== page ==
True Faith Proves Stable and Steadfast
Stammering, stumbling, crawling faith — for one’s entire life — is not the depiction of saving faith in the New Testament.
Faith that saves is characterized as being increasingly stabile, steadfast, and unshakable, never shifting from the hope of the gospel (Colossians 1:23). It endures until the end (Hebrews 3:14). It grows strong enough to shield us from Satan’s attacks (Ephesians 6:16; 1 Peter 5:9). It keeps us in the love of God (Jude 20–21). It matures to bear fruit (James 2:18). It gains us victory that overcomes the world (1 John 5:4).
Although different seasons can make us wobblier than others, the swaying legs of spiritual infancy is not to be perpetual (Hebrews 5:11–13). Jesus often rebuked the disciples for their little faith. Doubting God makes us wind-tossed and double-minded (James 1:5–8). “Weak faith” in Romans does not make allowance for doubting God or his gospel, but is about a misinformed conscience on matters of Christian liberty (Romans 14:1).
Stable and steadfast is the standard. The Holy Spirit in us never protects or encourages doubt. Standing firm in the faith is our calling (1 Corinthians 16:13). Imitation of Abraham’s eventual maturity is the goal: “No unbelief made him waver concerning the promise of God, but he grew strong in his faith as he gave glory to God, fully convinced that God was able to do what he had promised” (Romans 4:20–21).
And where weakness does exist, true faith humbly cries, “I believe; help my unbelief!” (Mark 9:24) — not meaning: Sustain my unbelief, or preserve it, or excuse it, or coddle it. Help my unbelief. Diminish it. Overcome it. Turn my unbelief into faith!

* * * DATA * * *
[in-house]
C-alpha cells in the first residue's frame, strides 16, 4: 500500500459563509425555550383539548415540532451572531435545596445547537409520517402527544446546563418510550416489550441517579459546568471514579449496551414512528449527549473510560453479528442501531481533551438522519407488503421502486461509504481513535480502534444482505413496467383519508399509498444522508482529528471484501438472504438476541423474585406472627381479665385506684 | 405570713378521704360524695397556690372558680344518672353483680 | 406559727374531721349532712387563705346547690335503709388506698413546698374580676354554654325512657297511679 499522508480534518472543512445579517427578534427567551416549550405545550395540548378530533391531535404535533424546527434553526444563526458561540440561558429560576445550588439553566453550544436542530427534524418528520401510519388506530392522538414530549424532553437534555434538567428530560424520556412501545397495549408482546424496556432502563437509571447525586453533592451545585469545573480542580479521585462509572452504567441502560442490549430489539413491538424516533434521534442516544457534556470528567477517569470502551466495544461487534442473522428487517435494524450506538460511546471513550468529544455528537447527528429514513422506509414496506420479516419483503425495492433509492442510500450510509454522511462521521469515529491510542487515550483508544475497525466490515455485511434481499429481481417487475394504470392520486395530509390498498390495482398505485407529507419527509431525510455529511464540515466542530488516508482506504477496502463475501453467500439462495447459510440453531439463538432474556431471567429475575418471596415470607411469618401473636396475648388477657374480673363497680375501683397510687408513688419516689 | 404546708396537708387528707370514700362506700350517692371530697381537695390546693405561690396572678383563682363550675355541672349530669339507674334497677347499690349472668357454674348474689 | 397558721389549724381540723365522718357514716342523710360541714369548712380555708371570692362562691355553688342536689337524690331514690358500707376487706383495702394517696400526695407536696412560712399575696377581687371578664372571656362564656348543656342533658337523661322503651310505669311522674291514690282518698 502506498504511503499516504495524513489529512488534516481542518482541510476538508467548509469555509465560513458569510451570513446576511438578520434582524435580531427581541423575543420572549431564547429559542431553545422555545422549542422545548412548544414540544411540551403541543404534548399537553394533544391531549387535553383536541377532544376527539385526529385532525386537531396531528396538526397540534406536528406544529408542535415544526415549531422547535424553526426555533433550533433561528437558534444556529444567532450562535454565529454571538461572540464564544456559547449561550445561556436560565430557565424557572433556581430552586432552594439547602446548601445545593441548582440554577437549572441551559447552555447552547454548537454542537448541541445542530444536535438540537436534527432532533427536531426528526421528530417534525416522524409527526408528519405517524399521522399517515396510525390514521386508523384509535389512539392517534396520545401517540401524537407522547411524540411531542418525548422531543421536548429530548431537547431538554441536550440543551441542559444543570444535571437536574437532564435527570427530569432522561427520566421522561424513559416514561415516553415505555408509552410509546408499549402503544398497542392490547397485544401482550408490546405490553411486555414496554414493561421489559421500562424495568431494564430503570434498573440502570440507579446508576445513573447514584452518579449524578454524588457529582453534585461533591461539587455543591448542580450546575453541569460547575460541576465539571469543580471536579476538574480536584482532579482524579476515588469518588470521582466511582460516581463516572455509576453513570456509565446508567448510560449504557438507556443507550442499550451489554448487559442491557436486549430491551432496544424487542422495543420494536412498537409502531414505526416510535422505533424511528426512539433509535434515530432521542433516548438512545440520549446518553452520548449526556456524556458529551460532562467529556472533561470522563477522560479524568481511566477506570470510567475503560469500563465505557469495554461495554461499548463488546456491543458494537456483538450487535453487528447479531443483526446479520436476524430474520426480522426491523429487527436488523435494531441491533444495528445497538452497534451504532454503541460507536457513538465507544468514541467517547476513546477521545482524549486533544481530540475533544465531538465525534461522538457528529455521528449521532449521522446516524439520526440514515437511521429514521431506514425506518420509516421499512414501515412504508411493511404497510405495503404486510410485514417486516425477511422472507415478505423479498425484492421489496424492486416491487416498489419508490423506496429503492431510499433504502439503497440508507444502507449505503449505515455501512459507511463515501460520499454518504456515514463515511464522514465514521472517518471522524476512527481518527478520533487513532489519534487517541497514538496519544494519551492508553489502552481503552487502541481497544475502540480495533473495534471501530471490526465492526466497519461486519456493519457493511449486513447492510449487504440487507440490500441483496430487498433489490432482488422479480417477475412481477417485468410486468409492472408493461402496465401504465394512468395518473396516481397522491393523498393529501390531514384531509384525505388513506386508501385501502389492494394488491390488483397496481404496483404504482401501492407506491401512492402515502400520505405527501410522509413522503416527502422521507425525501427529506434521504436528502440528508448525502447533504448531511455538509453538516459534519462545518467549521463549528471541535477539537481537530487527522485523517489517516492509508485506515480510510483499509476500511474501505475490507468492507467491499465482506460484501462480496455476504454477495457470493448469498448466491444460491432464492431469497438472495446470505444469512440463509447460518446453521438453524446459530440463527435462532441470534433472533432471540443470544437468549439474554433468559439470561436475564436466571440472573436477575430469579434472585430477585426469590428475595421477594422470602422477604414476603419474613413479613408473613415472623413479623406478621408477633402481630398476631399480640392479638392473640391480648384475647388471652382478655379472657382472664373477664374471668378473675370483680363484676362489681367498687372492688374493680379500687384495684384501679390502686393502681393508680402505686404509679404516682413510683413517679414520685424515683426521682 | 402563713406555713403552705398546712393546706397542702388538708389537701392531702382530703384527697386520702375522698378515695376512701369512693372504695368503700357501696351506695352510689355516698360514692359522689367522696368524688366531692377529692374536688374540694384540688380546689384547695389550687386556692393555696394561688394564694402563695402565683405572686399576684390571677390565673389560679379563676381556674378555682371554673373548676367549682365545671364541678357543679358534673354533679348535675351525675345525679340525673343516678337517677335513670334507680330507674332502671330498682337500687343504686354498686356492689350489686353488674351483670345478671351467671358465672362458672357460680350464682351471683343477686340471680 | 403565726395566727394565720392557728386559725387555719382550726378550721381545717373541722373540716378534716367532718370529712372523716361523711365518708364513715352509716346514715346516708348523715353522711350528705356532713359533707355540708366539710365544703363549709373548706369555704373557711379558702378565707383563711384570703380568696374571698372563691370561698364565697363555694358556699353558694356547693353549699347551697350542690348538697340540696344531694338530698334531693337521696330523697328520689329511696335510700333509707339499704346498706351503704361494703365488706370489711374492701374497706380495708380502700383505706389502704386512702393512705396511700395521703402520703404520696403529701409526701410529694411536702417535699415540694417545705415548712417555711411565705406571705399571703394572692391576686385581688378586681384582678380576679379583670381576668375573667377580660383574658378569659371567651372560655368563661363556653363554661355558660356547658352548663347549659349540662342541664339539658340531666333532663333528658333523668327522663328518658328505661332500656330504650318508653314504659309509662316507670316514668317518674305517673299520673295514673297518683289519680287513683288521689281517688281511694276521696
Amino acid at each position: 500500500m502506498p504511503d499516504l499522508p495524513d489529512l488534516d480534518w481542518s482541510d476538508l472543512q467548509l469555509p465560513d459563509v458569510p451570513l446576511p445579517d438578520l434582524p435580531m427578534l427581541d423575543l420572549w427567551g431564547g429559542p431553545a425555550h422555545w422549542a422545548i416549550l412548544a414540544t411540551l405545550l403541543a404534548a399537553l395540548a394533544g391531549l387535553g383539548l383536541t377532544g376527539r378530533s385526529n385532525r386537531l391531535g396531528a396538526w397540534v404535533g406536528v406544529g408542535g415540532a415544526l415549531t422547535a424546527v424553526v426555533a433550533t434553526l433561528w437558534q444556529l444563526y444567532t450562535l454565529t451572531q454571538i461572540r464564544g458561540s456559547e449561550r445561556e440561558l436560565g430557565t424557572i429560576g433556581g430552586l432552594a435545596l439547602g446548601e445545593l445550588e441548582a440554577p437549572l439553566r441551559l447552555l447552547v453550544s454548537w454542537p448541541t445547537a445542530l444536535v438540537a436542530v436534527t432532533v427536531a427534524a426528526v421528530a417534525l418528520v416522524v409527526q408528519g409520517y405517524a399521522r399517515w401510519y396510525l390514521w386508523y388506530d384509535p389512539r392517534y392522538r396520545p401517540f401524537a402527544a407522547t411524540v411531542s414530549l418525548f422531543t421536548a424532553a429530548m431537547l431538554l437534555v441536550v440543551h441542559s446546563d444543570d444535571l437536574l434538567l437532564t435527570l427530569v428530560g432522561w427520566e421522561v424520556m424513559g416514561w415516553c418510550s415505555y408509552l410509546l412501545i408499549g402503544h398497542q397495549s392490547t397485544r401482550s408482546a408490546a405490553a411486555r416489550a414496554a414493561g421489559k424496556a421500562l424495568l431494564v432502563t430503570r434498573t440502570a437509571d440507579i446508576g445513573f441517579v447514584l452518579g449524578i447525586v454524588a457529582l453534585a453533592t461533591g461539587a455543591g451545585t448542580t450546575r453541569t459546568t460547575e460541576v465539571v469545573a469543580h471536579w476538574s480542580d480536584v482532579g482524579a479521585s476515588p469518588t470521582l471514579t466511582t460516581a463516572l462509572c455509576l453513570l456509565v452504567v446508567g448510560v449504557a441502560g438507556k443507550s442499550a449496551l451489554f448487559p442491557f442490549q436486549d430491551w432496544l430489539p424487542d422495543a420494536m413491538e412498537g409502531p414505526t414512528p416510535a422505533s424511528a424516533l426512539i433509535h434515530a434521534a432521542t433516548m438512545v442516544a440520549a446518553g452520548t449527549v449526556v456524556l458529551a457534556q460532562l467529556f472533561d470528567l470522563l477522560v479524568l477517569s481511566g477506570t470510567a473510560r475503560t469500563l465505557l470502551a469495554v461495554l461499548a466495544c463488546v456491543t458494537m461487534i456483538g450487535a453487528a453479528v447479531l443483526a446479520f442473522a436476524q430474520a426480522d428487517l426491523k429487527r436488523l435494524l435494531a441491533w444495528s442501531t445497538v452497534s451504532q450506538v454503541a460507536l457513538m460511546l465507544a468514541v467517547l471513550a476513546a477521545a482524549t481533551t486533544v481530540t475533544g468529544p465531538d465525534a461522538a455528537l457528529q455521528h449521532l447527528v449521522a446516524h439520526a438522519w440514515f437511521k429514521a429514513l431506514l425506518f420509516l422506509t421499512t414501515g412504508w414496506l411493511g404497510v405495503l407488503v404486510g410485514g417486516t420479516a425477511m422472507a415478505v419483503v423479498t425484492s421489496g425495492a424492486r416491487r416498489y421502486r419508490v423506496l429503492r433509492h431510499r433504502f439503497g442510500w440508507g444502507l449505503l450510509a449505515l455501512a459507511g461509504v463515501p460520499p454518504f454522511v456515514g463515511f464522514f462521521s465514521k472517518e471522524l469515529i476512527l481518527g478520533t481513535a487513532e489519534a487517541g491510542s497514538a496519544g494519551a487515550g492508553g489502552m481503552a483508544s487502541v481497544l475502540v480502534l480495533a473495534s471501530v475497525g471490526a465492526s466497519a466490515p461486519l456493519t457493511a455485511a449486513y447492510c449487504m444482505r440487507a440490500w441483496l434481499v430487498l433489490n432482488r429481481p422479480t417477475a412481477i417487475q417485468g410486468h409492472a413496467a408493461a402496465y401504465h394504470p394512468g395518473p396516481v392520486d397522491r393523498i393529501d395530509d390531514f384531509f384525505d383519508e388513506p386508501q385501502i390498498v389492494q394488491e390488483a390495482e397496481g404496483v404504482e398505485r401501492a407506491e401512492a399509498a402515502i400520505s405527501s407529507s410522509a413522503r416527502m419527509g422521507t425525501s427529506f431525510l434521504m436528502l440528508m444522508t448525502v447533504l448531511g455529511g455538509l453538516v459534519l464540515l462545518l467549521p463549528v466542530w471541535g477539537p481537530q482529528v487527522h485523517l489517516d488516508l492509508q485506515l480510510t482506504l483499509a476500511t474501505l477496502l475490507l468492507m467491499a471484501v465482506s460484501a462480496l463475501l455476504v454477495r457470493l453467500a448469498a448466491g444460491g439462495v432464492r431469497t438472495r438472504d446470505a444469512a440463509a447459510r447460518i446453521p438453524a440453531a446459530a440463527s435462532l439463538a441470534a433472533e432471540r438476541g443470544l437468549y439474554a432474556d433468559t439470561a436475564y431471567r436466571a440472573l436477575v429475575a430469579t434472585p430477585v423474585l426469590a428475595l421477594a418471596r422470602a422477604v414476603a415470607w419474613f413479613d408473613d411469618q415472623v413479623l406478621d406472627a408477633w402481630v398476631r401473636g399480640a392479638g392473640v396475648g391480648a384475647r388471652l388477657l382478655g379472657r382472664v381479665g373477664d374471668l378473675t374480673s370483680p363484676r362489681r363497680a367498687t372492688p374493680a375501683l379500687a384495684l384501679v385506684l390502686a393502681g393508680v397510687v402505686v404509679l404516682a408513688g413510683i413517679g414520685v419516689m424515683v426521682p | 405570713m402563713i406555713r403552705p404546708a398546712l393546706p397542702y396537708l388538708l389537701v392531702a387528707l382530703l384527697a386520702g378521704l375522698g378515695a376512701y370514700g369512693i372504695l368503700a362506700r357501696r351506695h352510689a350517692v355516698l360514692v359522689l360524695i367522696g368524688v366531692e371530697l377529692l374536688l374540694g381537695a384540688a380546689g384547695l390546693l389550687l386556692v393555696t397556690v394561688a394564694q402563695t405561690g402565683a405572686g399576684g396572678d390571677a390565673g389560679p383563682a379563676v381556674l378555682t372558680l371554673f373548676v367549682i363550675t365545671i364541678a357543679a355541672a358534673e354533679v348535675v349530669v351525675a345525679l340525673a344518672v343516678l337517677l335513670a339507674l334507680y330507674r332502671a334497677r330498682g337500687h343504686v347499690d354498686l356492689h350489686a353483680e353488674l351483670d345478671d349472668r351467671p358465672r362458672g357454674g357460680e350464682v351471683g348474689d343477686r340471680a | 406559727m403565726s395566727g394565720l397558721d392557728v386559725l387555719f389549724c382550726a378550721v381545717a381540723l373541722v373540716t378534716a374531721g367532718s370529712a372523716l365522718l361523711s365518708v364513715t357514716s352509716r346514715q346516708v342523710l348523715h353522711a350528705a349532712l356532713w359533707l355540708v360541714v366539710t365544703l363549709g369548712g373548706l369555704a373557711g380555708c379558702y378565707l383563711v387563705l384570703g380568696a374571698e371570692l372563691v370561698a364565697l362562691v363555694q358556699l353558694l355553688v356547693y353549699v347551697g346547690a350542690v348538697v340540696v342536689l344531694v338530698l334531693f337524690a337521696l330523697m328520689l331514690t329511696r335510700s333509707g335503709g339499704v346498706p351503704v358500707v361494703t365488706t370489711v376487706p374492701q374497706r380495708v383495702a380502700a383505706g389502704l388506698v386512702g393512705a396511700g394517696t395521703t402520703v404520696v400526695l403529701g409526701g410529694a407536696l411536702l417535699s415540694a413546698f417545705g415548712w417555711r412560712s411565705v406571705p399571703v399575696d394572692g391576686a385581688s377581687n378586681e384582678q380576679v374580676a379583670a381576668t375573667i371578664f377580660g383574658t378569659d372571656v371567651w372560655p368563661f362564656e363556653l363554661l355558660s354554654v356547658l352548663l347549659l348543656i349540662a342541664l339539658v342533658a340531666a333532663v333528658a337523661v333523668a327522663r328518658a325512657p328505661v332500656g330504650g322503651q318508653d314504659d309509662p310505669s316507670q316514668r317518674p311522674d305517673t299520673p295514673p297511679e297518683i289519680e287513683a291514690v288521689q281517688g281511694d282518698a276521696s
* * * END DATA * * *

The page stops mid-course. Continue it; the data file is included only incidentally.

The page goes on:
Doubt Dishonors God
Being content with doubt, suspicion, and weak faith is, as Luther says, the highest form of contempt we can muster against God.
There is no way in which we can show greater contempt for a man than to regard him as false and wicked and to be suspicious of him, as we do when we do not trust him. . . . What greater rebellion against God, what greater wickedness, what greater contempt of God is there than not believing his promise? For what is this but to make God a liar or to doubt that he is truthful? — that is, to ascribe truthfulness to one’s self but lying and vanity to God?
It is tragic to return distrust and suspicion to the God of steadfast love and truth. We slander him when we refuse to trust him. The Father of truth is not the father of lies. The God of love is not the God of cruelty. The Son who hung on a cross for sinners is not to be regarded as a deceiver.
Trust Him for His Grace
All truthfulness, justice, righteousness, and beauty belong to Jesus Christ. He has never lied, and never erred. “He is the image of the invisible God” (Colossians 1:15), the radiance of his glory (Hebrews 1:3). He has never once failed any of his children, nor dealt in any inequity with any creature on the planet.
Survey the condemned in the deepest pits of hell, and not one will have any just complaint against him. Ask the martyrs in heaven, and none will think of anything but praise for him. Who can accuse him of wrong? His disciples couldn’t. His enemies couldn’t. Satan can’t. His Father didn’t. But after all of heaven stands silent, should the groans and complaints of professing Christians stand ready to accuse him?
Heed that bruised reed, William Cowper, as he encourages us all,
Judge not the Lord by feeble sense,
But trust him for his grace;
Behind a frowning providence
He hides a smiling face.
When doubt comes — and come it will — whispering that God isn’t true, the Bible isn’t reliable, and Jesus’s blood isn’t enough, do not make peace with such lies. Do not embrace them. Do not boast about them. Instead, confess them and cling more tightly to the Savior, crying, “I believe; help my unbelief!”
Source: Desiring God | Greg Morse